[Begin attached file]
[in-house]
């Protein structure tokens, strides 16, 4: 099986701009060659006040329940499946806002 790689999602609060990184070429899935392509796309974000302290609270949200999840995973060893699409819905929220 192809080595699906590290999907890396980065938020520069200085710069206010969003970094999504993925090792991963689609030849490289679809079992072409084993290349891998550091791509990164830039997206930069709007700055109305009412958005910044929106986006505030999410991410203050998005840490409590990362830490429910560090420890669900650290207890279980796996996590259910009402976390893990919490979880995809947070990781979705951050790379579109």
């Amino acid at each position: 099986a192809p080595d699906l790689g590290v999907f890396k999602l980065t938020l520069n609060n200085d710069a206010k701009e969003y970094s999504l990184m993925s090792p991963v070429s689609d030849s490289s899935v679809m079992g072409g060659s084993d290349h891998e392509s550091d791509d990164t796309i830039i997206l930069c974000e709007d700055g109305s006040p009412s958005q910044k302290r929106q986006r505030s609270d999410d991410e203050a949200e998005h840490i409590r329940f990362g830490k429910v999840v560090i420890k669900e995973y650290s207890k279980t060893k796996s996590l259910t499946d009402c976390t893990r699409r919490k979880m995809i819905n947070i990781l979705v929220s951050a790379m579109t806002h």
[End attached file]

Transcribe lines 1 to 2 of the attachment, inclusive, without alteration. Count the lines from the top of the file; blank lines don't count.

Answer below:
[in-house]
């Protein structure tokens, strides 16, 4: 099986701009060659006040329940499946806002 790689999602609060990184070429899935392509796309974000302290609270949200999840995973060893699409819905929220 192809080595699906590290999907890396980065938020520069200085710069206010969003970094999504993925090792991963689609030849490289679809079992072409084993290349891998550091791509990164830039997206930069709007700055109305009412958005910044929106986006505030999410991410203050998005840490409590990362830490429910560090420890669900650290207890279980796996996590259910009402976390893990919490979880995809947070990781979705951050790379579109």